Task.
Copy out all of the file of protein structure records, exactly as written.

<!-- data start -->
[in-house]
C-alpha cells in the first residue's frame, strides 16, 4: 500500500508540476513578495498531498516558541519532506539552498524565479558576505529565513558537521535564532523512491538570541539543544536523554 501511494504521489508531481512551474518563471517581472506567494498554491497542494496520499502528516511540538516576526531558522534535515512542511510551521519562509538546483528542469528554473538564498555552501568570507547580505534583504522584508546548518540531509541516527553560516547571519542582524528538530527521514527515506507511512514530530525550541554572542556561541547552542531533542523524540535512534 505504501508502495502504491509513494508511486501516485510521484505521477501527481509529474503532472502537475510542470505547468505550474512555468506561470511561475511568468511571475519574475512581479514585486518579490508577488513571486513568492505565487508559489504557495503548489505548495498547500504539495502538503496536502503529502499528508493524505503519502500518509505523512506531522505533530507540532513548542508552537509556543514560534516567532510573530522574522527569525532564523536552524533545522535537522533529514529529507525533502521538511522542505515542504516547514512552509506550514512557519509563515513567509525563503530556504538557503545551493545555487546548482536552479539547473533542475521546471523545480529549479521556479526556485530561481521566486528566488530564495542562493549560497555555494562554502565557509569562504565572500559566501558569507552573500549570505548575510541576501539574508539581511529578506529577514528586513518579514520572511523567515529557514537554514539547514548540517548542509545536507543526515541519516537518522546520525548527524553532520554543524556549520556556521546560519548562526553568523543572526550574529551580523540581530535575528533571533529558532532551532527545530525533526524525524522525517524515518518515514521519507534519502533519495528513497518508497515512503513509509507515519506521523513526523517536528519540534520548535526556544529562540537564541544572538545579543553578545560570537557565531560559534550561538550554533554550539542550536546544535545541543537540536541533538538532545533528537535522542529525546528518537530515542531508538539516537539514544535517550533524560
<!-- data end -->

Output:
[in-house]
C-alpha cells in the first residue's frame, strides 16, 4: 500500500508540476513578495498531498516558541519532506539552498524565479558576505529565513558537521535564532523512491538570541539543544536523554 501511494504521489508531481512551474518563471517581472506567494498554491497542494496520499502528516511540538516576526531558522534535515512542511510551521519562509538546483528542469528554473538564498555552501568570507547580505534583504522584508546548518540531509541516527553560516547571519542582524528538530527521514527515506507511512514530530525550541554572542556561541547552542531533542523524540535512534 505504501508502495502504491509513494508511486501516485510521484505521477501527481509529474503532472502537475510542470505547468505550474512555468506561470511561475511568468511571475519574475512581479514585486518579490508577488513571486513568492505565487508559489504557495503548489505548495498547500504539495502538503496536502503529502499528508493524505503519502500518509505523512506531522505533530507540532513548542508552537509556543514560534516567532510573530522574522527569525532564523536552524533545522535537522533529514529529507525533502521538511522542505515542504516547514512552509506550514512557519509563515513567509525563503530556504538557503545551493545555487546548482536552479539547473533542475521546471523545480529549479521556479526556485530561481521566486528566488530564495542562493549560497555555494562554502565557509569562504565572500559566501558569507552573500549570505548575510541576501539574508539581511529578506529577514528586513518579514520572511523567515529557514537554514539547514548540517548542509545536507543526515541519516537518522546520525548527524553532520554543524556549520556556521546560519548562526553568523543572526550574529551580523540581530535575528533571533529558532532551532527545530525533526524525524522525517524515518518515514521519507534519502533519495528513497518508497515512503513509509507515519506521523513526523517536528519540534520548535526556544529562540537564541544572538545579543553578545560570537557565531560559534550561538550554533554550539542550536546544535545541543537540536541533538538532545533528537535522542529525546528518537530515542531508538539516537539514544535517550533524560